Additional Source:
New America Foundation: Analysis of U.S. Drone Strikes in Pakistan, 2004-2012, Updated 13 March 2012.

Maximizing Chances for Success in Afghanistan and Pakistan

Michael E. O’Hanlon and Bruce Riedel. Brookings Institute, 15 February 2012.


The next president will need to move closer to a policy of containing Pakistani aggression, which would mean a more hostile relationship. But, it should be a focused hostility, aimed not at hurting Pakistan’s people but rather at holding its army and intelligence branches accountable.

Editor’s Comment:
I suppose we should give the authors credit for their display of imagination. I, for one, can’t imagine this strategy working. It also raises the question in my mind as to who would be doing the “aggression”, Pakistan or the U.S.?

Truth, lies and Afghanistan: How military leaders have let us down

Lt. Col. Daniel L. Davis. Armed Forces Journal, February 2012.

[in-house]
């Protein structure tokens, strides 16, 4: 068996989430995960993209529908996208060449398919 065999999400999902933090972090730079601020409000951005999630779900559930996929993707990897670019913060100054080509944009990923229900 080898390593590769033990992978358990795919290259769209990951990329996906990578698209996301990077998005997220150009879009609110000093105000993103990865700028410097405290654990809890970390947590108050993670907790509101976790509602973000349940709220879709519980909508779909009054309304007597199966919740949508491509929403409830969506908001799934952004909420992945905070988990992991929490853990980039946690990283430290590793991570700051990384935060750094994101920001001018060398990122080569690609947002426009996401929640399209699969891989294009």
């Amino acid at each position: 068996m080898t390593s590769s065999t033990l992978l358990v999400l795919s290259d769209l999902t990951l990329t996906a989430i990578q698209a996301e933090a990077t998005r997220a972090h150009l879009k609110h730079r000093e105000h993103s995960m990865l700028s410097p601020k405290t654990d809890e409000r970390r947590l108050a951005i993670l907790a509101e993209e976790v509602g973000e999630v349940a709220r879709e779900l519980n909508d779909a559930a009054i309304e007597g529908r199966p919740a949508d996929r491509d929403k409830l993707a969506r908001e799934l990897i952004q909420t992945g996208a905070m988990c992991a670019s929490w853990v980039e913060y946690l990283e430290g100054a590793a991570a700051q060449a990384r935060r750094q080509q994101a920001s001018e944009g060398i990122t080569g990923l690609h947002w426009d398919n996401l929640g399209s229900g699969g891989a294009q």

I first encountered senior-level equivocation during a 1997 division-level “experiment” that turned out to be far more setpiece than experiment. Over dinner at Fort Hood, Texas, Training and Doctrine Command leaders told me that the Advanced Warfighter Experiment (AWE) had shown that a “digital division” with fewer troops and more gear could be far more effective than current divisions. The next day, our congressional staff delegation observed the demonstration firsthand, and it didn’t take long to realize there was little substance to the claims. Virtually no legitimate experimentation was actually conducted. All parameters were carefully scripted. All events had a preordained sequence and outcome. The AWE was simply an expensive show, couched in the language of scientific experimentation and presented in glowing press releases and public statements, intended to persuade Congress to fund the Army’s preference.

…when having to decide whether to continue a war, alter its aims or to close off a campaign that cannot be won at an acceptable price, our senior leaders have an obligation to tell Congress and American people the unvarnished truth and let the people decide what course of action to choose. That is the very essence of civilian control of the military. The American people deserve better than what they’ve gotten from their senior uniformed leaders over the last number of years. Simply telling the truth would be a good start.